ship, however, is one class in which this entire level can be mastered.
Bloom's Taxonomy and cognitive development. In order for
students to gain more from their education, it is important to also con-
sider where students are in terms of cognitive development. The use of
Bloom's Taxonomy fits well into theories of cognitive development. For
many models of cognitive development (e.g., Erikson (1968), Kohlberg
(1969), and Perry (1970)), in order for a student to reach a higher level
of development, a moderate level of discomfort must be felt with his or
her current level of functioning (Evans, 1996). Marra and Pahner (2004)
examined graduating students with both high and low levels of cogni-
tive development based on Perry's (1970) model. Students at both levels
valued leaming experiences that departed from the traditional instmctor
lecture. Such experiences included the ability to think independently and
challenges to think through the material, not just memorizing. These ex-
periences are built in to Bloom's Taxonomy and help the student to prog-
ress through higher levels of cognitive development.
Assessment Using Bloom's Taxonomy
Although teaching using Bloom's taxonomy requires careful
planning, developing the assessments can be a straightforward process.
This is particularly tme when the instmctor uses Bloom's taxonomy in
the classroom. The assessment can fiow naturally from what the instmc-
tor has done in class. To discuss creating assessments based on Bloom's
taxonomy, we will be using the framework provided by Eber (2007). A
condensed version, along with additional examples, can be found in Ta-
ble 1. Each level requires the use of specific language. These are listed
as potential activities and verbs to use in assessments (Table 1). By us-
ing this language, the assessment is measuring at the associated level.
On paper-based assessments using Bloom's taxonomy, items
can take a variety of formats including muhiple choice, tme/false,
matching, short answer, and essay. It is important to note that assess-
ments can take multiple forms from paper-based assessments to group
work to final papers. Notice in the assessment example for the level
"evaluate" (Table 1), students are participating in a group activity that
requires them to present their findings to the class.
In order to ensure accurate measurement of student achieve-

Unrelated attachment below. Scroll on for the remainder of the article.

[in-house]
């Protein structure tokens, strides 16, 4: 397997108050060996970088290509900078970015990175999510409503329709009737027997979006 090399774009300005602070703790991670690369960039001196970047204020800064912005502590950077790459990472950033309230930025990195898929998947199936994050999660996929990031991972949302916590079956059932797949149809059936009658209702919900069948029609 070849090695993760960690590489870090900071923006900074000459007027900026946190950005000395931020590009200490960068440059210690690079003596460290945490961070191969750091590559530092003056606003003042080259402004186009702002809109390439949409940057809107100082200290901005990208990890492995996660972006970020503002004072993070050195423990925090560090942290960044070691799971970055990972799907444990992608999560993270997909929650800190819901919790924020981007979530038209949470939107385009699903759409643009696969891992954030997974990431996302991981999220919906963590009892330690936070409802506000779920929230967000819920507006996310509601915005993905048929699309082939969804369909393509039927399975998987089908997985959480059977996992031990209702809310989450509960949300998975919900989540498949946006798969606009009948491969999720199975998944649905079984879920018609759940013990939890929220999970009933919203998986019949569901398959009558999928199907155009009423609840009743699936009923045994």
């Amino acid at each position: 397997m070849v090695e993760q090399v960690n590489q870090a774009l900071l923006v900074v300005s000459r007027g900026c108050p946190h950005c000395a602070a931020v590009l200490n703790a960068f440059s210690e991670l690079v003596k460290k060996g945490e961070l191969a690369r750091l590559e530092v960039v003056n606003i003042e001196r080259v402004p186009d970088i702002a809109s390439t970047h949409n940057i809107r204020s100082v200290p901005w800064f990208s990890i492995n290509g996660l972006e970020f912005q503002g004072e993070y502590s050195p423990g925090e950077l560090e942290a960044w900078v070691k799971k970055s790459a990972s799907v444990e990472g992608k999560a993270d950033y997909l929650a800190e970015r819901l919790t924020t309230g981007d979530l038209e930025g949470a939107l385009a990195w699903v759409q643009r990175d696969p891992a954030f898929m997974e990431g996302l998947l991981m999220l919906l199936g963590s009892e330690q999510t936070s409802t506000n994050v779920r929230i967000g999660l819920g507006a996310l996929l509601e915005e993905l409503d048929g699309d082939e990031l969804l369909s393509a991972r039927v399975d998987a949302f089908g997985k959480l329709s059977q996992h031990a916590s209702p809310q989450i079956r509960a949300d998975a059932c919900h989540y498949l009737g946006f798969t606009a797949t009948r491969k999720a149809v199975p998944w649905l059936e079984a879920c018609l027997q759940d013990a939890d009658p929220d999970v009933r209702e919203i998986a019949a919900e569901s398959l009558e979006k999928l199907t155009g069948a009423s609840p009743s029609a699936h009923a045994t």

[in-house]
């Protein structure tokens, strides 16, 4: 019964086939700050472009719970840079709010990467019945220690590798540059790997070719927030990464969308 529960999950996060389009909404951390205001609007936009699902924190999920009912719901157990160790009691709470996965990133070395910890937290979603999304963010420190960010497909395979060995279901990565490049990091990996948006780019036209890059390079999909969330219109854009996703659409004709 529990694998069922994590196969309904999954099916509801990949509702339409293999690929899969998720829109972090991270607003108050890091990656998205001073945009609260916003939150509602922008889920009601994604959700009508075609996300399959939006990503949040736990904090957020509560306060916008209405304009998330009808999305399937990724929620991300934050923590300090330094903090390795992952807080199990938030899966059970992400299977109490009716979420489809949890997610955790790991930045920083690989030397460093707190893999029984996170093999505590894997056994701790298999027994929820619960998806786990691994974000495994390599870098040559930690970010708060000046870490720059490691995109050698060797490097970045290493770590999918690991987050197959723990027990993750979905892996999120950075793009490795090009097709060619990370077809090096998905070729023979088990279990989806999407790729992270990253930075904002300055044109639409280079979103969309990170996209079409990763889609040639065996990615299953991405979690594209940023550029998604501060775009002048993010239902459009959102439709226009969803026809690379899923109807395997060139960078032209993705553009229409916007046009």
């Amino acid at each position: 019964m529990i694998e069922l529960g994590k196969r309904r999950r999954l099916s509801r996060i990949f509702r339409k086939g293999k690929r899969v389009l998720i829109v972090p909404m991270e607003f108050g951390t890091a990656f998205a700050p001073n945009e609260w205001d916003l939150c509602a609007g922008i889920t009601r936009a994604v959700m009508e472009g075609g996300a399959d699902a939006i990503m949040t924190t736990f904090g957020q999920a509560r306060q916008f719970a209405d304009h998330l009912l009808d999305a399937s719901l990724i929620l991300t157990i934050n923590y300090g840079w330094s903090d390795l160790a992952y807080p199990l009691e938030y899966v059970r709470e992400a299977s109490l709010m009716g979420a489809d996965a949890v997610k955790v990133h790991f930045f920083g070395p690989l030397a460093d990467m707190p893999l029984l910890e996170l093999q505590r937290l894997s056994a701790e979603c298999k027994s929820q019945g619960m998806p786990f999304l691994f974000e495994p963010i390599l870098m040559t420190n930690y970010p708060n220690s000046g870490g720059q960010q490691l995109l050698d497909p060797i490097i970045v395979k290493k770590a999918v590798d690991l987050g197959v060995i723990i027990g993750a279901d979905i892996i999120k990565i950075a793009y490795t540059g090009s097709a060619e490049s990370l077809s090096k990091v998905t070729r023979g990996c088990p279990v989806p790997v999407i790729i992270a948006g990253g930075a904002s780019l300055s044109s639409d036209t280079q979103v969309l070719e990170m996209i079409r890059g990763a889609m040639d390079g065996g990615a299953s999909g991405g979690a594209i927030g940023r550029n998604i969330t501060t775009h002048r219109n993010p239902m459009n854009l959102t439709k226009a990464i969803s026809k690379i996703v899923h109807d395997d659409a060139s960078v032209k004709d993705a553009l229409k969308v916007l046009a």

ment, it is important to assess the student across each ofthe six levels at
some point within the framework of the curriculum. In part, this can be
accomplished while measuring the higher levels. Frequently, operating
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at the higher levels requires the use of principles from the lower levels.
For example, the second sample assessment for the create level (Table
1 ) also measures remember, understand, apply, analyze, and evaluate.
Designing and implementing an assessment is only the first step
of measuring student mastery. Developing a scoring mbric is also a key.
Rubrics can improve student performance and can help students become
thoughtful judges of the quality of their own and other's work (Andrade,
2005). When assessments are based on Bloom's taxonomy, mbrics
become of particular importance. While the lower two levels, remem-
ber and understand, generally produce right or wrong answers (e.g.,
multiple choice or tme/false), the remaining levels produce degrees of
proficiency. It is possible, however, at all levels to assess using degrees
of proficiency. Table 2 provides an example of a rubric at the remember
level that assesses degrees of proficiency.
When measuring students on the higher levels, as we mentioned
previously, it is possible that the assessment is not paper and pencil
based. When developing a rubric at these levels, it is important for the
instmctor to consider key areas in which to measure students. Table 3
is a mbric for an activity which involves placing the students in groups
of three to practice mieroskills covered in class. In this activity, two stu-
dents practice the mieroskills while one observes.
When working with students, it is of little benefit to tell them
that they are simply right or wrong on an assessment. What is important
is to let them know where they fall on the continuum in order to know
where they are and where they need to be. Designing assessments and
mbrics to measure degrees of proficiency provides this type of feedback
to students. While mbrics may be time consuming to develop, they are
well worth the investment in benefits to students. Additionally, for the
instmctor, mbrics can reduce the time spent on evaluating student work
(Andrade, 2005) and facilitates objectivity (Bmaldi, 1998).
Blooms taxonomy has been used in many areas, particularly
in the field of education. Although little, if any, of the human services
literature addresses Bloom's taxonomy, it is of particular importance to
this field. When our students are working with clients, it is imperative
that they be able to quickly analyze, create, and apply what they have
leamed. In many of the situations our students will encounter, remem-
bering facts and definitions will be of little use. It is the responsibility
of the instmctor to not only introduce higher order thinking, but to inte-
grate it into their personal and professional philosophy and perspective.
Bloom's taxonomy offers a framework for instmctors to do this.
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AU subject areas in human services can benefit from Bloom's
taxonomy including the introductory courses, skills courses, and practi-
cum and intemship. While using Bloom's taxonomy in the classroom